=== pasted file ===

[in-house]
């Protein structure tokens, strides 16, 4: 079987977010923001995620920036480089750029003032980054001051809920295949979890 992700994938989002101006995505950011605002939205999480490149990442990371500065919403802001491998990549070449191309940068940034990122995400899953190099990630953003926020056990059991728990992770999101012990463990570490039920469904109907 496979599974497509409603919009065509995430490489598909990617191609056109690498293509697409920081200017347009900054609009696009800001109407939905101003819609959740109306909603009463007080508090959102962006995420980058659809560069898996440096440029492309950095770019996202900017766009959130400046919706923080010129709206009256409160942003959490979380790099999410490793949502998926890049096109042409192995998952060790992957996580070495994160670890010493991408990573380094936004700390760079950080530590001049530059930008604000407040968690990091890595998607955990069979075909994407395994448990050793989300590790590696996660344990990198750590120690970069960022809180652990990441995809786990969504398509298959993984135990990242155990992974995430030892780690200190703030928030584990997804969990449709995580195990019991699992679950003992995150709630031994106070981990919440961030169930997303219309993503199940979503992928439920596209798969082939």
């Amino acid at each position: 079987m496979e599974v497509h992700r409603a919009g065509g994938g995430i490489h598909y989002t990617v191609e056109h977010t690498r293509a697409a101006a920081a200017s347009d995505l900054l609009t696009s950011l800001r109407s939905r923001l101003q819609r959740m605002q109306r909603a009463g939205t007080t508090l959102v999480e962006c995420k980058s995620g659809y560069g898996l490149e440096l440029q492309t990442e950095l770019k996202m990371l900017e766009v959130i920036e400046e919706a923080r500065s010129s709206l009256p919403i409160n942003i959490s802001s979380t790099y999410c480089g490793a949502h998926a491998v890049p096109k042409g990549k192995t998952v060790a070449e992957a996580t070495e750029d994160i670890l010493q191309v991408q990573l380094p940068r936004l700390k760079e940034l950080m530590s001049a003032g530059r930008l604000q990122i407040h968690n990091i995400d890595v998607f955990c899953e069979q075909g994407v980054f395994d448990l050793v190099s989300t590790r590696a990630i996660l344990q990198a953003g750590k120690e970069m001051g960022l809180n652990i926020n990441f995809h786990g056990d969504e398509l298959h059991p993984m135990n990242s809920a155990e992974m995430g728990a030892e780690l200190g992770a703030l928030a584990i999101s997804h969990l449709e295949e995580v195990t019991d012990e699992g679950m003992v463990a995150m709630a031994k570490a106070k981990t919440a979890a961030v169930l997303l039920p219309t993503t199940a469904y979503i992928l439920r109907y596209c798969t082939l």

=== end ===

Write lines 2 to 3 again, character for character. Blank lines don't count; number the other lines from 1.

């Protein structure tokens, strides 16, 4: 079987977010923001995620920036480089750029003032980054001051809920295949979890 992700994938989002101006995505950011605002939205999480490149990442990371500065919403802001491998990549070449191309940068940034990122995400899953190099990630953003926020056990059991728990992770999101012990463990570490039920469904109907 496979599974497509409603919009065509995430490489598909990617191609056109690498293509697409920081200017347009900054609009696009800001109407939905101003819609959740109306909603009463007080508090959102962006995420980058659809560069898996440096440029492309950095770019996202900017766009959130400046919706923080010129709206009256409160942003959490979380790099999410490793949502998926890049096109042409192995998952060790992957996580070495994160670890010493991408990573380094936004700390760079950080530590001049530059930008604000407040968690990091890595998607955990069979075909994407395994448990050793989300590790590696996660344990990198750590120690970069960022809180652990990441995809786990969504398509298959993984135990990242155990992974995430030892780690200190703030928030584990997804969990449709995580195990019991699992679950003992995150709630031994106070981990919440961030169930997303219309993503199940979503992928439920596209798969082939």
């Amino acid at each position: 079987m496979e599974v497509h992700r409603a919009g065509g994938g995430i490489h598909y989002t990617v191609e056109h977010t690498r293509a697409a101006a920081a200017s347009d995505l900054l609009t696009s950011l800001r109407s939905r923001l101003q819609r959740m605002q109306r909603a009463g939205t007080t508090l959102v999480e962006c995420k980058s995620g659809y560069g898996l490149e440096l440029q492309t990442e950095l770019k996202m990371l900017e766009v959130i920036e400046e919706a923080r500065s010129s709206l009256p919403i409160n942003i959490s802001s979380t790099y999410c480089g490793a949502h998926a491998v890049p096109k042409g990549k192995t998952v060790a070449e992957a996580t070495e750029d994160i670890l010493q191309v991408q990573l380094p940068r936004l700390k760079e940034l950080m530590s001049a003032g530059r930008l604000q990122i407040h968690n990091i995400d890595v998607f955990c899953e069979q075909g994407v980054f395994d448990l050793v190099s989300t590790r590696a990630i996660l344990q990198a953003g750590k120690e970069m001051g960022l809180n652990i926020n990441f995809h786990g056990d969504e398509l298959h059991p993984m135990n990242s809920a155990e992974m995430g728990a030892e780690l200190g992770a703030l928030a584990i999101s997804h969990l449709e295949e995580v195990t019991d012990e699992g679950m003992v463990a995150m709630a031994k570490a106070k981990t919440a979890a961030v169930l997303l039920p219309t993503t199940a469904y979503i992928l439920r109907y596209c798969t082939l």